I doubt I would even open a post like this to read. Obvious posts seem to be the sickness of the new bloggers. I don’t know why everybody has to write about Marylin or Audrey instead of digging deeper and finding some forgotten trendsetter and retro-star.
    Maybe I should consider rediscovering history, that always makes fun posts!


  2. Joanne

    I feel pretty mixed about this topic. Yes, they’re repetitive and overdone and they’re seen literally everywhere. A bit of originality is definitely needed, and putting your own twist on a popular topic is essential. However at the same time, despite the lack of originality, people still click onto the post and read it! Most of the time it’s in the hope there is something original, but regardless it still receives traffic. So if in terms of new bloggers, I can see how it would help to draw traffic and get their site ‘out there’, so these repetitive posts can sometimes be beneficial. As long as there is a good mix of original and repetitive content, I don’t mind it too much.

    Joanne | http://www.fashion-oh.blogspot.com

  3. Kim and Proper

    Thank you for this post! I struggle with this topic as it’s hard to do original well. That’s why someone who writes, creates or does something in an original way stands out. Duh 🙂
    Thank you for an interesting article!

  4. Dixie Jos

    I’m new to blogging but I have to say your comments bare fruit.. With sites like Tumblr and WeHeartIt it’s hard not to duplicate. Great read. You made me smile at my own stupidity for the click ploy

  5. Anastasia

    Right, right, right.

    If the blog post doesn’t bring some exclusivity or something of use for readers – why write it? Whatever we right this day has surely been written before us – if we talk of “10 ways to wear X” or so. But thanks for reminder!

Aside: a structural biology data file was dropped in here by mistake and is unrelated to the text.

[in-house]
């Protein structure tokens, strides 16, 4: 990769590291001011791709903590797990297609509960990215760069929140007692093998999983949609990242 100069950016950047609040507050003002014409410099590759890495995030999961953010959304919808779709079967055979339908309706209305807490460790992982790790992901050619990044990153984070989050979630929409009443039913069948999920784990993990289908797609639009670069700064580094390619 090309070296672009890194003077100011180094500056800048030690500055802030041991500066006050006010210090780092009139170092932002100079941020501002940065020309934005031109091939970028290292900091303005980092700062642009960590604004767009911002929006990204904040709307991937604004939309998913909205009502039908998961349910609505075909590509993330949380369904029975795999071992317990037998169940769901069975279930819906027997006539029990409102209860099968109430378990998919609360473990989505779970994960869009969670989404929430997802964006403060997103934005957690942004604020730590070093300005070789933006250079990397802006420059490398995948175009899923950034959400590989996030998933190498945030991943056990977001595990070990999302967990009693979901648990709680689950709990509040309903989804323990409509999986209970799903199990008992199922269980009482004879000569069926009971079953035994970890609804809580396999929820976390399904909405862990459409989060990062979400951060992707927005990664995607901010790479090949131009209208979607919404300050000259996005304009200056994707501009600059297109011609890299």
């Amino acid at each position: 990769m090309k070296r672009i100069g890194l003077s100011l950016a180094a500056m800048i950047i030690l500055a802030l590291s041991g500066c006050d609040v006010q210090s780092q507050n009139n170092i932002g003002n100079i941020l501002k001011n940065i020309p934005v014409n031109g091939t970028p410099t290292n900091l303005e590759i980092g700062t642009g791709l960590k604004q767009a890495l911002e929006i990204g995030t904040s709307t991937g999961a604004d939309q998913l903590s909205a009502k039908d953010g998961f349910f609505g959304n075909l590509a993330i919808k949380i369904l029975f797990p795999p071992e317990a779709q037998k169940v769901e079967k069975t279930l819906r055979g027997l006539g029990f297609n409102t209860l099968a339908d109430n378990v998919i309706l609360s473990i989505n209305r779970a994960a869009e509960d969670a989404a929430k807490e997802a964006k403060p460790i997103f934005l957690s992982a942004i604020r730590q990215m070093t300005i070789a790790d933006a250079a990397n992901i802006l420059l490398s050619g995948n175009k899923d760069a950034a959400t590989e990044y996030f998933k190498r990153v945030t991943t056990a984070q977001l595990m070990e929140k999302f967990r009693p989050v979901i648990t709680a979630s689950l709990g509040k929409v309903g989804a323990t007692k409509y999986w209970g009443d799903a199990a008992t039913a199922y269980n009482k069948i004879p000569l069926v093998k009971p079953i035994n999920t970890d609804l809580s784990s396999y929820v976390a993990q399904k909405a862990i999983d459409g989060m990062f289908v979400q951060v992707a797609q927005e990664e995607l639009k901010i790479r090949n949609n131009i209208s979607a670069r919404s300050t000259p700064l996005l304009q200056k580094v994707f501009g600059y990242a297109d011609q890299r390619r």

6. Roxanne

    I love this post. It’s really tiring how post titles can be misleading. Also the most obvious things are mentioned at times and it not only makes the reader feel stupid, but also the writer seem stupid as well.
    I’ve clicked on links that have said something like ‘5 ways to wear white’ and then looked at 5 pictures of a blogger wearing the same outfit posing differently.
    Also I personally feel spinning your post and writing around your own individual style is very much required as compared to doing what everyone else is.


  7. Michael

    100% true, I would add one sign – if blog post does not have any comment. People comment something that’s useful.

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  8. Peppi

    Ha ha, love this article! It’s so easy to fall for the generic “how to…” posts… 100% agree with everything written!

    xoxo, Peppi

  9. Chelsey

    It’s very hard not to fall prey to those link bait titles, especially while scrolling through my timeline. I’m all for the attention grabbing titles as long as they provide me with something I hadn’t known prior to clicking the link. I have quite a few potential blog posts in my blog bank right now that I haven’t started on because I have to ask myself, “What can I do to make this post different from the rest?” before tackling one of the common topics.

  10. heather

    As something so obvious to you can be not be so obvious to someone else. Like DUH sneakers are more comfortable then heels but woman who are NOT fashion bloggers and looking up inspiration on how to WEAR sneakers with a dress, that part isn’t so obvious to them. But even major publishing sites like Who What Wear does “obvious” post like what 3 items to splurge on. DUH Shoes and Handbags..they tossed in a watch which I disagree with. But yes as a woman who loves fashion this is obvious maybe for someone who is just starting out in the workforce and hasn’t had the the luxury yet to find out why a designer shoe or handbag is worth it. The problem is you just can’t state it the obvious or just give pictures. I think you need to make reasons for it and really prove the point, or take a special twist on it.


  11. Annrita

    Wow..after reading this post, I have realised that creativity and being original defines a blogger. These will surely help me. Thank you.